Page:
|Publication number||US8007209 B2|
|Application number||US 11/845,974|
|Publication date||Aug 30, 2011|
|Filing date||Aug 28, 2007|
|Priority date||Aug 28, 2006|
|Also published as||EP1894655A1, EP1894655B1, US20080069650|
|Publication number||11845974, 845974, US 8007209 B2, US 8007209B2, US-B2-8007209, US8007209 B2, US8007209B2|
|Inventors||Josef Maushart, Tiziano Sichi|
|Original Assignee||Fraisa Holding Ag|
|Export Citation||BiBTeX, EndNote, RefMan|
|Patent Citations (13), Non-Patent Citations (1), Referenced by (9), Classifications (16), Legal Events (3)|
|External Links: USPTO, USPTO Assignment, Espacenet|
The present invention relates to a milling tool for the processing of workpieces by cutting that is provided with multiple cutting flanks and flutes arranged in between these, whereby said cutting flanks have cutting edges along the cutting side of which bezels are provided that have a wedge angle that is more obtuse than the wedge angle of the cutting edges.
Milling tools of this type are known. In order for tools of this type to achieve high performance, these are manufactured, e.g., from hard metal, HSS or ceramic materials. The brittleness of this material is relatively high. Accordingly, the use of these tools is associated with an increased risk of chipping at the cutting edges in particular during the processing of tough materials. This strongly impairs the performance of the corresponding tools.
In order to strongly reduce this type of wear and tear of the tools, bezels are provided on the cutting side of the cutting edges whose wedge angle is more obtuse than the wedge angle of the cutting edge. Providing a bezel of this type results in the cutting wedge being strengthened which massively reduces the risk of chipping at the cutting edges. This increases the serviceable life of these tools.
Tools of this type may have a tendency to generate vibrations during a processing process, which, in the extreme, may be expressed in the form of a whistling sound. However, vibrations on the tool also mean poorer quality of the processed surfaces, but they also mean that the serviceable life of the tools is poorer.
It is therefore the object of the invention to improve tools of this type such that the vibrations are prevented to the extent possible.
This object is solved according to the invention by at least one bezel extending along a cutting edge having an effective cutting angle that differs from the effective cutting angles of the bezels extending along the further cutting edges.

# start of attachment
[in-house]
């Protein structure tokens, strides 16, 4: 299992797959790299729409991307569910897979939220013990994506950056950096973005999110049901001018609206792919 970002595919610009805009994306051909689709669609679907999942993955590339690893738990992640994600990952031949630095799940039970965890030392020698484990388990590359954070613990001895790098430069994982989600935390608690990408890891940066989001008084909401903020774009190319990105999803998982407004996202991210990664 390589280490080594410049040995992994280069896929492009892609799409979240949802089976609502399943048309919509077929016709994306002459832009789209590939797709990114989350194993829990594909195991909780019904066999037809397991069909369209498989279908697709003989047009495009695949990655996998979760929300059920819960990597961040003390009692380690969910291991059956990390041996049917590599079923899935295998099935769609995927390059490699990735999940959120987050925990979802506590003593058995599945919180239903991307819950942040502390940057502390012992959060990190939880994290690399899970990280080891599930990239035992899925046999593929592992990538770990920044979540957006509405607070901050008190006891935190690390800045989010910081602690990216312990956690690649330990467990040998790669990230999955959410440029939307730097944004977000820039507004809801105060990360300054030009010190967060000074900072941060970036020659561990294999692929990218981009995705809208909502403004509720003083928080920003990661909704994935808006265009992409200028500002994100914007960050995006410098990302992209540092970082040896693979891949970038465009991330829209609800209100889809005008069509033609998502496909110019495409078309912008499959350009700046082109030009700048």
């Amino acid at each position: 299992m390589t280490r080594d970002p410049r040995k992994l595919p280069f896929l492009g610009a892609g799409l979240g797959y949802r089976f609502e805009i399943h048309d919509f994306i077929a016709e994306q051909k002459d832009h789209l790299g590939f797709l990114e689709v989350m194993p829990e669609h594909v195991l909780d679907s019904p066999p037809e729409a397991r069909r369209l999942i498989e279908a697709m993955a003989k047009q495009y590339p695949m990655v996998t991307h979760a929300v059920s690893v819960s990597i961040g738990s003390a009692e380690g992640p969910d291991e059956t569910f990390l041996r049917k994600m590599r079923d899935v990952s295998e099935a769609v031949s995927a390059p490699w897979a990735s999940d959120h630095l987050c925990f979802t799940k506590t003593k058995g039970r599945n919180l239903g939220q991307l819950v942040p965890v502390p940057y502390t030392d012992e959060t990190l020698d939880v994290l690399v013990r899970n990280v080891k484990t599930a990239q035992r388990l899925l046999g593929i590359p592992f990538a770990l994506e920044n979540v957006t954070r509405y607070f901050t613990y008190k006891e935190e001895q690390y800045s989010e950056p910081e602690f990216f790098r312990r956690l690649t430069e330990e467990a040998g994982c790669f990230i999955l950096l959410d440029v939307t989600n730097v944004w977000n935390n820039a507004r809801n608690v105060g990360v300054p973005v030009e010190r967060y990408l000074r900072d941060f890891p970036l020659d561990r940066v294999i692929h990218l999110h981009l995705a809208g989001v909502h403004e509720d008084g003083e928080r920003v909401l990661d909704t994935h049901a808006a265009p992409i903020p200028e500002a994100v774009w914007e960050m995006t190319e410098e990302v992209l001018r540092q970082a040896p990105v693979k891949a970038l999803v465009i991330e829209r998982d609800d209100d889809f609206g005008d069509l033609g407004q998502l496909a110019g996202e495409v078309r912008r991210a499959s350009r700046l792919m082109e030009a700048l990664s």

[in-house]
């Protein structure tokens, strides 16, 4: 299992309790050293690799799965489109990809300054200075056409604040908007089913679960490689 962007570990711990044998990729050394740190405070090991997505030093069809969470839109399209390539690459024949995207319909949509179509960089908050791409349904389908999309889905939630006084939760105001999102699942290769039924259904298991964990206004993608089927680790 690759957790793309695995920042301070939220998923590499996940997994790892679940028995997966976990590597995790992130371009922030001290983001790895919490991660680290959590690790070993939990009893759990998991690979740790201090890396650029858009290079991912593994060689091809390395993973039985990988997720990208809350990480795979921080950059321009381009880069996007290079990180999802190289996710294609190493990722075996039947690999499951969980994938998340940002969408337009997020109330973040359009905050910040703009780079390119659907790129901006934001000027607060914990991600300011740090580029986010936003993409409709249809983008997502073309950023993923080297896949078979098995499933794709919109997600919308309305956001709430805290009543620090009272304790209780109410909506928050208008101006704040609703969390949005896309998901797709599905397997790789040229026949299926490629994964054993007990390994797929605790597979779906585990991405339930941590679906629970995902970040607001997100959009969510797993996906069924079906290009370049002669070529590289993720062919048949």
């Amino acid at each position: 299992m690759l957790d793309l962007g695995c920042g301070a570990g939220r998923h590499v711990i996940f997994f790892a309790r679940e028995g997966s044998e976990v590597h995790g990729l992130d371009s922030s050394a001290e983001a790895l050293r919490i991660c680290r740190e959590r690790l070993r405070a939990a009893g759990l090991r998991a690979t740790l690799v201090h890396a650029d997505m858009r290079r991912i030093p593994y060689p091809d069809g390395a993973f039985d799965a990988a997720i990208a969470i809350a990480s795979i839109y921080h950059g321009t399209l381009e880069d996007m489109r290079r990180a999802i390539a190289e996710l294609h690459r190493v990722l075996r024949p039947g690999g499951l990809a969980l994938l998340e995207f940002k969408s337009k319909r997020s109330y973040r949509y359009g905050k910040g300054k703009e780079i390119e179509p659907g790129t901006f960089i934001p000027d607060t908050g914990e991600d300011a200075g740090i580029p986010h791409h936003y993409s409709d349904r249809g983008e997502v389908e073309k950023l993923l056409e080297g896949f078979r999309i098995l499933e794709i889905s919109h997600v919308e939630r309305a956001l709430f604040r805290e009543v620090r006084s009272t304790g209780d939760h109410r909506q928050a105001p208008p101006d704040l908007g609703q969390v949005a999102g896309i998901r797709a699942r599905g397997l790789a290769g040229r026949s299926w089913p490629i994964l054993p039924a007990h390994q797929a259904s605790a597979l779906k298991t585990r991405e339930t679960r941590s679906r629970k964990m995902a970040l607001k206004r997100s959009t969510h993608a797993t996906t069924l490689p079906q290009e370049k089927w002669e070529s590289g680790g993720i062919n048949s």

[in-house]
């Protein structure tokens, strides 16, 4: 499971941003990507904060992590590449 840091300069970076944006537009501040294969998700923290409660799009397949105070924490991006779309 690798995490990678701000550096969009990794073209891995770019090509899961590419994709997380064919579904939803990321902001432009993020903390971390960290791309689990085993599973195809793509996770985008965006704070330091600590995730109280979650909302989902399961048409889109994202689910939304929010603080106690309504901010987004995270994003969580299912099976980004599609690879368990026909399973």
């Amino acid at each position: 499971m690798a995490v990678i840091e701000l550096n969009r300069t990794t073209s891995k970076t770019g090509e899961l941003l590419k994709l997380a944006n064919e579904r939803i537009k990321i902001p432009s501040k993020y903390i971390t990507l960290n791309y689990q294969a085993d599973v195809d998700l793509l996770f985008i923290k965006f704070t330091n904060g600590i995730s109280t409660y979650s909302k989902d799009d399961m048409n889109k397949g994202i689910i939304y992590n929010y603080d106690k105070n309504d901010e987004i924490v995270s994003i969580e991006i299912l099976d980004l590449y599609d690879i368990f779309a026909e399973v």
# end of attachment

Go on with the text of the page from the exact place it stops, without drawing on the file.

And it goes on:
By means of this simple measure, asymmetry of the cutting edges on the tool is obtained, which allows vibrations building-up to be suppressed effectively.
Advantageously, all bezels extending along a cutting edge have different effective cutting angles, whereby the desired asymmetry is increased.
Advantageously, the effective cutting angles of the bezels are in the range from 0 to −30°. An optimal rate of metal removal and a long serviceable life of the tool are attained in these effective cutting angle ranges.
The cutting flanks can have smooth cutting edges, but the cutting flanks can also have a wave-shaped profile that extends across the width of the cutting flanks, depending on the intended purpose of the tool.
Advantageously, each bezel extends at least over a part of the height of the wave crests of the wave-shaped profile, whereby optimal reinforcement of the wave crests is attained.
According to a further advantageous development of the invention, the cutting edges of the cutting flanks have different angles of twist. This increases the aspect of asymmetry which renders the tool less sensitive to vibration-inducing stimuli.
The cutting edges of the cutting flanks can also be provided with bulges that extend into the flutes such that the angle of twist along a cutting edge takes on different magnitudes. This prevents adhesion of the chips and has a chip-breaking effect. The serviceable life of the tools are thus improved.
Advantageously, the surface of the bezel has lower roughness than the surface of the flutes. As a consequence, the chips produced in the processing are guided-off in an optimal fashion.
Embodiments of the invention are illustrated in more detail in the following in an exemplary fashion by means of the appended drawing.
In the figures:
This milling tool 1 can be clamped into a corresponding machine tool by its cylinder-shaped shaft 2 in known fashion, after which the workpiece can be processed in a milling process.
Three cutting flanks 3 of the total of four cutting flanks shown by the exemplary embodiment shown in
The effective cutting angle, y2, of the first cutting edge 6 of this tool, the effective cutting angle, y2′, of the second cutting edge 6 of this tool, and the effective cutting angle, y2″, of the third cutting edge 6 of this tool each are of different magnitude. Advantageously, the magnitude of these angles is between −20° and −30°. In the four-edged tool shown here, they can, for example, be arranged such that the first cutting edge has an effective cutting angle of −20°, the effective cutting angle of the second cutting edge is, for example, −25°, the effective cutting angle of the third cutting edge is, for example, −20°, and the effective cutting angle of the fourth cutting edge is, for example, −28°. It is self-evident that other gradations may be used as well.